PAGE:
Sometimes you start something, only to, halfway through, lose all the original motivation and desire to finish it.
HASHTAG ME HASHTAG OMG SO ME IT COULD LITERALLY BE ME DRESSED UP AS ME WITH MY NAME
I run with things only until they fly away.
For too long I felt like this was some kind of Bad And Wrong part of me; we all have that, right? The part that mustn’t be uttered about or shown in public because LO! THY SHALL BE STRUCK DOWN BY THE LORD (or that bitch from school who you don’t even speak to and once said you were a show-off, or your mum, or your best mate, some randomer on social media) WITH A DAGGER OF LIGHTNING (or, y’know, an off-the-cuff sentence about how that’ll never work, that you need to pass X exams or have Y experience or nosh off Z-list celebs) AND SMITE YOU TO DEEEAAAAATH (read: send the inner shitty committee absolutely rampant in your own mind).
I forced past-me into doing things because that was visually how I “should” be presenting myself to the world. Stay the course, nose to the grindstone, push through the boredom and the pain and the awkward middle stage.
There is a place for people who stick to their guns in this world. Laser focus breeds success, slow and steady wins the race. The rest of us? Watch the laser-focused race-winners smash goal after goal, wondering what fucking coffee they drink and what shade of pink their yoga leggings are. Then we buy their courses that we don’t finish, and we start their workouts that we quit after a couple of weeks, and we wear the same t-shirts and bathe in the same bath salts and follow their morning routine and and and…
And when you’ve seen the discarded dreams, the unfinished art, the ideas that only ever made it to paper, the 50% completed courses, the guilt we feel as we think of the money we’ve spent on memberships and classes and stuff that scream their incompleteness when we log into our email or rifle through the understairs cupboard, it can feel overwhelmingly like a bag of failure.
We forget that we too are consistent, we too have succeeded, we too have gifts. We just do it in our way.
We’ve all stuck it out in jobs, we’ve all dedicated our time to relationships, friendships, we’ve all felt the joy of completing something, however small – a jigsaw, an awkward call, a wheel of brie (don’t deny it, I know it isn’t just me) – that meant something to us. We’ve all finished something, but you don’t see us celebrating that because it’s not what we feel is worthy enough.
What if – WHAT FUCKING IF – you decided to love the shit out of your “unfinishedness”?
“I didn’t finish that gym program… and I LOVE THAT.”
“I didn’t complete the Spanish course… and I LOVE THE BONES OFFA ME”
Loving it feels a bit weird, right? I can hear you all now, “I ain’t getting on no love plane, fool” All right, Mr T. Calm your tits. You don’t need to love that part of yourself, but the aim is for acceptance.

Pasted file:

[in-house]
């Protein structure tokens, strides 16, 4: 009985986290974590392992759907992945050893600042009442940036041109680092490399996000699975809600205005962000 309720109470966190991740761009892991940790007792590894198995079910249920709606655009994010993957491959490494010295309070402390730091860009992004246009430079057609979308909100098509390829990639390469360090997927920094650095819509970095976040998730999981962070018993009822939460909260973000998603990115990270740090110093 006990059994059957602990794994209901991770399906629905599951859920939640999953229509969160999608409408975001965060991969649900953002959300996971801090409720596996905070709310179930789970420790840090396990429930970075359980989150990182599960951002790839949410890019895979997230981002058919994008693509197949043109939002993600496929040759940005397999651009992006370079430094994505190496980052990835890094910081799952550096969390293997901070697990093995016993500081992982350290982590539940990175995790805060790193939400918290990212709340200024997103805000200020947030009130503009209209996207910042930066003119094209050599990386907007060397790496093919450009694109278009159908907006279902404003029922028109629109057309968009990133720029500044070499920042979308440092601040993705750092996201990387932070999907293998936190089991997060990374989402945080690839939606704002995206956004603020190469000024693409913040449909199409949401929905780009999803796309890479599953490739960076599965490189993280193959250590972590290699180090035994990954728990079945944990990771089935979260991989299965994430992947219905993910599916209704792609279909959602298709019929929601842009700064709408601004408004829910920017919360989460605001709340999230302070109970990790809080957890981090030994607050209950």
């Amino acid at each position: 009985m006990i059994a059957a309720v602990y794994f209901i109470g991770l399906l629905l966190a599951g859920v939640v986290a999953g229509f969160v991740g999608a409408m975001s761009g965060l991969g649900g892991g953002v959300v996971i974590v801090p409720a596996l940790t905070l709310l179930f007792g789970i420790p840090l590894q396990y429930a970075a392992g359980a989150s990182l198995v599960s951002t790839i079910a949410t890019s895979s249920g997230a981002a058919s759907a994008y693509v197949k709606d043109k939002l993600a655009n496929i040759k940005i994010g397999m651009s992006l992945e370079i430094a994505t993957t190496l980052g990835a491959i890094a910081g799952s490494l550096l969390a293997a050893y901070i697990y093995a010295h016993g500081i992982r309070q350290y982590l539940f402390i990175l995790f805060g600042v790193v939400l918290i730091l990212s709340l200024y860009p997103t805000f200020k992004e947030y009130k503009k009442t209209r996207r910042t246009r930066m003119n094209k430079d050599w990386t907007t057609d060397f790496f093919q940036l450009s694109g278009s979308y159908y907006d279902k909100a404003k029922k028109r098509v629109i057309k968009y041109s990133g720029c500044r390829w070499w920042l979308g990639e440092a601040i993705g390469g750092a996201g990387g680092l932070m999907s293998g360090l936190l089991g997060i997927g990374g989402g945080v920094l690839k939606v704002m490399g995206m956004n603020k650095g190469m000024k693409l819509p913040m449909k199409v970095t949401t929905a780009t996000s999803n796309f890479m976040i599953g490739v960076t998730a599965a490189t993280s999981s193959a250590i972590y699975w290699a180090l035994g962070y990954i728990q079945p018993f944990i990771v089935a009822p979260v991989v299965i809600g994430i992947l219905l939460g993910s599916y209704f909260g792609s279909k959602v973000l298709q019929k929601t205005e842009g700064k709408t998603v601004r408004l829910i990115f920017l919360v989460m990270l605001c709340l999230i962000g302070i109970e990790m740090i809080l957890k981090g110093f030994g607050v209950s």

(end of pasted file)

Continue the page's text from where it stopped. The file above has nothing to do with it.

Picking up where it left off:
“I haven’t finished that book that I started reading… or writing… and THAT’S OK”.
Being the person who started to totally drop in to loving my Unfinisher opened up my eyes
Yep, initially it felt like I was just lying to myself. “No you fucking don’t love it, you twat. You hate that you spent thousands on that online course years ago and then logged in twice”
But then I started to be ok with it. I didn’t immediately start jumping to the “you’re a total shitbag for not finishing” rhetoric I had historically run to in my mind. I had a few micro-seconds of grace. And then a few milliseconds. And then a few seconds.
But there was another, better, stranger part; I stopped being the person trying to do all the courses and buying all the gym gear and following all the success-drenched, laser-focused bellends because I didn’t actually like most of it.
I got to hear myself – and listen.
I became way more discerning with what I was spending time and money on, with who I was following, and with what I wanted to learn.
My ideas got louder. I started actually fucking FINISHING stuff. And finishing stuff that MEANT SOMETHING TO ME. Small things, like washing my face every night. And then bigger things, like starting a new business (I actually started two in 2018. but that’s a story for another time)
I let go of half-read books. (Most books? Unless they have some wild end twist, I get the joke in the first half. Then they can go back from whence they came #oxfambookshop #overloadedkindlelibrary)
I cancel the subscription when I notice the program or membership isn’t really “me”.
I cherry pick the people I follow on social media. I consciously choose the people I want to engage with in real life.
I support causes I believe in.
I start things before I’m ready, and if I realise it’s working, THEN I buy things that help save me time or money (or invariably I realise that I didn’t need half the things that you’re told to get anyway).
I have SO MUCH LOVELY, LOVELY SPACE for ideas now. My super-power isn’t about being the tortoise that wins some success race, but being the space for the ideas to spring up in that isn’t clouded by the opinions and ideas of people who simply don’t work like I do. I’ll win the damn race all the same, but the only people in it are me, and me-but-from-yesterday.
Sometimes the finishing isn’t the specific finishing goal you were expecting it to be, but rather the decision to stop, and to be agile enough to move to the next thing. And look, I’m not here trying to enable people to just quit all the time, but you know – you know – deep down if you’ll regret not completing something to the best of your ability, or if you’ll regret something for staying the course too long.
The world needs finishers, but there isn’t only one type. Whether a tortoise or a hare, or a demented chinchilla with a speed habit, you are needed in the world.